Nereus Program Principal Investigator Jack Kittinger (Conservation International/Arizona State University) and alumnus Elena Finkbeiner (Conservation International) are co-authors on a new publication in Coastal Management that looks at how the current COVID-19 pandemic is impacting small-scale and coastal fishing, including marketing, processing and fishing communities. The authors look into the (mostly) negative consequences the current COVID-19 pandemic is having on small-scale fishers (SSF) and communities, but also point out some positives that have resulted, such as increased local food movements in places like Hawaii where local fishers are helping supply food banks. They urge for a mobilization to help these vulnerable coastal fishing communities, specifically calling on governments, development organizations, non-governmental organizations (NGOs), private business, and researchers to take actions toward SSFs during the pandemic, giving recommendations on how they can help. In addition to those short-term rapid responses, they conclude by also highlighting the need to “develop a coordinated response and support network to transform existing institutions, supply chains, and food systems in ways that improve conditions and resilience of the SSF sector” in the long-term.


The COVID-19 pandemic has rapidly spread around the world with extensive social and economic effects. This editorial focuses specifically on the implications of the pandemic for small-scale fishers, including marketing and processing aspects of the sector, and coastal fishing communities, drawing from news and reports from around the world. Negative consequences to date have included complete shut-downs of some fisheries, knock-on economic effects from market disruptions, increased health risks for fishers, processors and communities, additional implications for marginalized groups, exacerbated vulnerabilities to other social and environmental stressors, and increased Illegal, Unreported and Unregulated fishing. Though much of the news is dire, there have been some positive outcomes such as food sharing, the revival of local food networks, increases in local sales through direct marketing and deliveries, collective actions to safeguard rights, collaborations between communities and governments, and reduced fishing pressure in some places. While the crisis is still unfolding, there is an urgent need to coordinate, plan and implement effective short- and long term responses. Thus, we urge governments, development organizations, NGOs, donors, the private sector, and researchers to rapidly mobilize in support of small-scale fishers, coastal fishing communities, and associated civil society organizations, and suggest actions that can be taken by each to help these groups respond to the COVID-19 pandemic.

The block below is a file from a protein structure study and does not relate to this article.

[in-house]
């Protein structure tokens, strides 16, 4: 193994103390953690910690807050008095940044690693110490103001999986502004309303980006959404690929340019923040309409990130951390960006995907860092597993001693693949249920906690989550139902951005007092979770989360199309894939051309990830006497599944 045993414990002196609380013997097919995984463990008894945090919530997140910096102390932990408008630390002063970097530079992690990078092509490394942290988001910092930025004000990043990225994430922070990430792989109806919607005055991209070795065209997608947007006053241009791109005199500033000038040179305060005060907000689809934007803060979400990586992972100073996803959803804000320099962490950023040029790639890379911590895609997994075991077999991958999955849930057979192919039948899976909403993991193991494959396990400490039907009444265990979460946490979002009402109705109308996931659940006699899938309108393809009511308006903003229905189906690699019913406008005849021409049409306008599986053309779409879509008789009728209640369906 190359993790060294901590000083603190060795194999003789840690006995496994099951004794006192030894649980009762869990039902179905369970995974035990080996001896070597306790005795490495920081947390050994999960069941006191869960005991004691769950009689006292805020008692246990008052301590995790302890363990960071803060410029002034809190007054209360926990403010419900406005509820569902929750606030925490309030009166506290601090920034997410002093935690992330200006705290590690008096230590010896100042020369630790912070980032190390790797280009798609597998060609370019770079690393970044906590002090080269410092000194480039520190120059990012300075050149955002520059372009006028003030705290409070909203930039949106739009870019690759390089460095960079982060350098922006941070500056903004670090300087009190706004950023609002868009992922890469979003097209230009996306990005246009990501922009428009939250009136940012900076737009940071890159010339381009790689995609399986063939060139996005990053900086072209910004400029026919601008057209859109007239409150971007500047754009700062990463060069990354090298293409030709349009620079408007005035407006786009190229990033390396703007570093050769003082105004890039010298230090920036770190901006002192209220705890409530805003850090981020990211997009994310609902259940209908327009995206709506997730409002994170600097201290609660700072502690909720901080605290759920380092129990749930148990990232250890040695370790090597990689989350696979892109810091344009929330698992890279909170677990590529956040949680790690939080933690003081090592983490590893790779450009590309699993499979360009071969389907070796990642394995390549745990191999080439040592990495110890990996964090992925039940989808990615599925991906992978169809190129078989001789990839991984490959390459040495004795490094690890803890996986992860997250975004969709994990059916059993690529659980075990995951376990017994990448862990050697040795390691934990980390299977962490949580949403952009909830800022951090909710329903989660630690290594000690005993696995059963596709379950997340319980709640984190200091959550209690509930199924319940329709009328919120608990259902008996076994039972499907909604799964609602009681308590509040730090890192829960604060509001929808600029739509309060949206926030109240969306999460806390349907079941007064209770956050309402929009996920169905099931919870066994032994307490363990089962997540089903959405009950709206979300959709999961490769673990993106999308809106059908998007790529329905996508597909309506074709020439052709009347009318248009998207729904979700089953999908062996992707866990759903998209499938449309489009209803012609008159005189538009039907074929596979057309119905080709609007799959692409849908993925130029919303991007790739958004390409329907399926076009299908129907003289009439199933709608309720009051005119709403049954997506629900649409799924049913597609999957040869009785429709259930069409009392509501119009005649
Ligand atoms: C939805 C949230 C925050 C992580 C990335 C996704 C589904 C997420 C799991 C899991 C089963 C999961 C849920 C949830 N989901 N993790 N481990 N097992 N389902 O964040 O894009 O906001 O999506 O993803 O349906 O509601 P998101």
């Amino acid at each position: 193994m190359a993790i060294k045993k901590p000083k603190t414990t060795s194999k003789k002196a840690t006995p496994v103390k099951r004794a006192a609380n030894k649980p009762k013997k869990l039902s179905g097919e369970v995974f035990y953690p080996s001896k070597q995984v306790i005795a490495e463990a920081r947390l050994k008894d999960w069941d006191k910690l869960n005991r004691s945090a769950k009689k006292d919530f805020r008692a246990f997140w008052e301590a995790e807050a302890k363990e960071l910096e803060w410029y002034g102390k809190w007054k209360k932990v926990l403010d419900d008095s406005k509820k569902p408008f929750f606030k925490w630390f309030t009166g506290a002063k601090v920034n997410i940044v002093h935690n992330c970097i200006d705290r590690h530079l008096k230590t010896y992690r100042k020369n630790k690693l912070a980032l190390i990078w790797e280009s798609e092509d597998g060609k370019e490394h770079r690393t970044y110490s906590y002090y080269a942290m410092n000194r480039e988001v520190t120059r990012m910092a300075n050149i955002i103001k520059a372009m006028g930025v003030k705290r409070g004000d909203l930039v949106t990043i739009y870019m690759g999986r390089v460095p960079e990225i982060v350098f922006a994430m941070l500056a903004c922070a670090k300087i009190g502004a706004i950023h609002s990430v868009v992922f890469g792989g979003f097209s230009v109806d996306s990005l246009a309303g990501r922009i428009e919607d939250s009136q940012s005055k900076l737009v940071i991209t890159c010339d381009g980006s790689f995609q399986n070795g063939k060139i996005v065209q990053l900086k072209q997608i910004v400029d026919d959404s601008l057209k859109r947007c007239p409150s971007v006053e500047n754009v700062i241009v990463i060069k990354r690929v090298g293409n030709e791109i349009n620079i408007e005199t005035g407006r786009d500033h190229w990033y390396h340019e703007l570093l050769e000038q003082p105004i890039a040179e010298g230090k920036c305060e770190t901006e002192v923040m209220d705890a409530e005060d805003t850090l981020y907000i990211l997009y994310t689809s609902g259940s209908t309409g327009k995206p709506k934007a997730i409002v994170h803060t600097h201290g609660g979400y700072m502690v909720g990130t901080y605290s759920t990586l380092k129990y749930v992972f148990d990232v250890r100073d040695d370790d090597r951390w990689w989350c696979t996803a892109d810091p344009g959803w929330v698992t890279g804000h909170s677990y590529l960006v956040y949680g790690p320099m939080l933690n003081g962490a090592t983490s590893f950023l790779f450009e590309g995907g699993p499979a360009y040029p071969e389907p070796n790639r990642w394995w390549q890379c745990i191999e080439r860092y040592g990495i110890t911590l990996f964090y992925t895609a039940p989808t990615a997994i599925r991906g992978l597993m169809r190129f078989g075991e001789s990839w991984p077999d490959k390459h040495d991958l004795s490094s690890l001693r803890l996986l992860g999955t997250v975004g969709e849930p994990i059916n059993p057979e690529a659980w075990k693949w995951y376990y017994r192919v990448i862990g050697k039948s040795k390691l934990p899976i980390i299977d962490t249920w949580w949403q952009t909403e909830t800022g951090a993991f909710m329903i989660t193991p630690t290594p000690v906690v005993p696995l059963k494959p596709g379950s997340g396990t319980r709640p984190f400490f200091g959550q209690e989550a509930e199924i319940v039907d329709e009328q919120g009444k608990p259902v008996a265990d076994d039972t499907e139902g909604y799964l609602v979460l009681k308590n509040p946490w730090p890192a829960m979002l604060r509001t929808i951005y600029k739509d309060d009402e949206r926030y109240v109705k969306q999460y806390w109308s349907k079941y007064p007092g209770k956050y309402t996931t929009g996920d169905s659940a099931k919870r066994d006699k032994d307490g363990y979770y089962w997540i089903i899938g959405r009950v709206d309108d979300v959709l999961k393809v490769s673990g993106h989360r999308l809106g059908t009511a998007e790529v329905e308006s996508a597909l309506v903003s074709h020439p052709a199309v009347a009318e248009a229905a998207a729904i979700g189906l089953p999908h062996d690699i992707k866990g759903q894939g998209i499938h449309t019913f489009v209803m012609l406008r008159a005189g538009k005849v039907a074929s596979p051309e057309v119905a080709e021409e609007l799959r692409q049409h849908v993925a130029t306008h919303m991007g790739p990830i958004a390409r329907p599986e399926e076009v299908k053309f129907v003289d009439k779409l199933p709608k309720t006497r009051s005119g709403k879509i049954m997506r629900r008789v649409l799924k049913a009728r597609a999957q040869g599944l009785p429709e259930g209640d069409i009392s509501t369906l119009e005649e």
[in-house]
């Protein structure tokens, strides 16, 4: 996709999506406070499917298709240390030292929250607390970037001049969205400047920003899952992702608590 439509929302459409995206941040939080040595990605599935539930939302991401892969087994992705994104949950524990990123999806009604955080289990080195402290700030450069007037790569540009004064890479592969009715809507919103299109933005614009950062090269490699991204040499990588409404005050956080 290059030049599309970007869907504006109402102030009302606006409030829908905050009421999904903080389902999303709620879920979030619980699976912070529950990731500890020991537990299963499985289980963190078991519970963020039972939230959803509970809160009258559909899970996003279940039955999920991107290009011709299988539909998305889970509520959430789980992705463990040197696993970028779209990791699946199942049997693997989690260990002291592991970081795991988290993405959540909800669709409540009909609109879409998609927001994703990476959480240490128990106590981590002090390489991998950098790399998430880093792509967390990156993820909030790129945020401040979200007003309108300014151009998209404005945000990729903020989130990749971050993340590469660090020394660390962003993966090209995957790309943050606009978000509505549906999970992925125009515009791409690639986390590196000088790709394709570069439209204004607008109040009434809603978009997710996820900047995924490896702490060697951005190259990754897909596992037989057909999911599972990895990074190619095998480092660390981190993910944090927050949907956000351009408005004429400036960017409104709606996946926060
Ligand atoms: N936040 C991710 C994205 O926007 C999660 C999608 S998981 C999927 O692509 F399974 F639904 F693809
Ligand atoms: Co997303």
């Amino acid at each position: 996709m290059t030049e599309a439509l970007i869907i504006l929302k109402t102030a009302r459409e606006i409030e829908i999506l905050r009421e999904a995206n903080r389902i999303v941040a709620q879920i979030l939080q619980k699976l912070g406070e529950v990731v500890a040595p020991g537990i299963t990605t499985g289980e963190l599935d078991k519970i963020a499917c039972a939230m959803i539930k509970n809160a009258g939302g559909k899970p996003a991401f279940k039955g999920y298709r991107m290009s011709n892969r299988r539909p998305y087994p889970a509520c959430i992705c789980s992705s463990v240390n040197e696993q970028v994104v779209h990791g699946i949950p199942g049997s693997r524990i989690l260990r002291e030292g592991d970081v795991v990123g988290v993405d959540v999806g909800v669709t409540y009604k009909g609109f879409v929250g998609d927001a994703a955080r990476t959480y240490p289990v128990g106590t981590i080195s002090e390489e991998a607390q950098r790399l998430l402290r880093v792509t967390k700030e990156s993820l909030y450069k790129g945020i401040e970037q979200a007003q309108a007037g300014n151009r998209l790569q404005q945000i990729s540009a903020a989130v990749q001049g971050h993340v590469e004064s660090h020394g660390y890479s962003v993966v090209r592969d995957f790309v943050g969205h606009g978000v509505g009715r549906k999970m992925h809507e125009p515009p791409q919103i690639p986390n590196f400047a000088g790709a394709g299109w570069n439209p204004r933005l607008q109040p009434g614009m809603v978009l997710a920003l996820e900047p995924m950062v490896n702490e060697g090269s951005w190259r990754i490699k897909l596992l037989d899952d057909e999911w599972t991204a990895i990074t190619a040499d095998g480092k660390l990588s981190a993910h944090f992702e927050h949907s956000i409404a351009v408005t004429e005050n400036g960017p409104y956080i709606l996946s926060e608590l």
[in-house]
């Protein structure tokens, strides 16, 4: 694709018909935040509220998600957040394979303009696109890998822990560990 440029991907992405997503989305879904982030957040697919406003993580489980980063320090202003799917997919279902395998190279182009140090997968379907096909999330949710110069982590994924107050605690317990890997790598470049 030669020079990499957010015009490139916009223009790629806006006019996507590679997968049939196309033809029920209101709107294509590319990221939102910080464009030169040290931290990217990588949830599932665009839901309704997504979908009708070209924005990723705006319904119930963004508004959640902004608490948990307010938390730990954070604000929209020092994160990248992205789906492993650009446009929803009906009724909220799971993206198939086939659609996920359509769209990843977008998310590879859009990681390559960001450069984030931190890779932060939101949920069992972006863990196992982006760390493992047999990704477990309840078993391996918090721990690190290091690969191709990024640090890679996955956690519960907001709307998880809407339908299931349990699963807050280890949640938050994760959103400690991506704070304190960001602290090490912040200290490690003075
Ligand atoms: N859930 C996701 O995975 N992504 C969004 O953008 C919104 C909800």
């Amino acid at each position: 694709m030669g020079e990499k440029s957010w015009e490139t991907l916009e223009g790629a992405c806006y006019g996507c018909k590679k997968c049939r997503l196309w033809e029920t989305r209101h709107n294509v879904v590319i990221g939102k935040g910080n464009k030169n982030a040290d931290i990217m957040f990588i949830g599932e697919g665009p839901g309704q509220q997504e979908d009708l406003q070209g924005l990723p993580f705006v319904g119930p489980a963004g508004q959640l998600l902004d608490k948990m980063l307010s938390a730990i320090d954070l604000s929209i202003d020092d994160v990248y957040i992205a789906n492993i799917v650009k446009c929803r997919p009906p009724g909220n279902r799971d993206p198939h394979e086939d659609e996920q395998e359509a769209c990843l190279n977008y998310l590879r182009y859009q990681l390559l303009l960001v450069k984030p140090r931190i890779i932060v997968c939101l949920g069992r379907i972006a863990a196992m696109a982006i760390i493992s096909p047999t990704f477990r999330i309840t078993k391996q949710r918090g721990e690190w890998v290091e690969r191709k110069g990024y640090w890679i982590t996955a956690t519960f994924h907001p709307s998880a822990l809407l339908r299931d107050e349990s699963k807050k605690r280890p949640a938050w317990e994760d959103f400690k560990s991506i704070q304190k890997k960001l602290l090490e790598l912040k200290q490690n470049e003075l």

The above summary was adapted from the reference below:

Nathan J. Bennett, Elena M. Finkbeiner, Natalie C. Ban, Dyhia Belhabib, Stacy
D. Jupiter, John N. Kittinger, Sangeeta Mangubhai, Joeri Scholtens, David Gill & Patrick Christie (2020): The COVID-19 Pandemic, Small-Scale Fisheries and Coastal Fishing Communities. Coastal Management, DOI: 10.1080/08920753.2020.1766937. link.

Related Works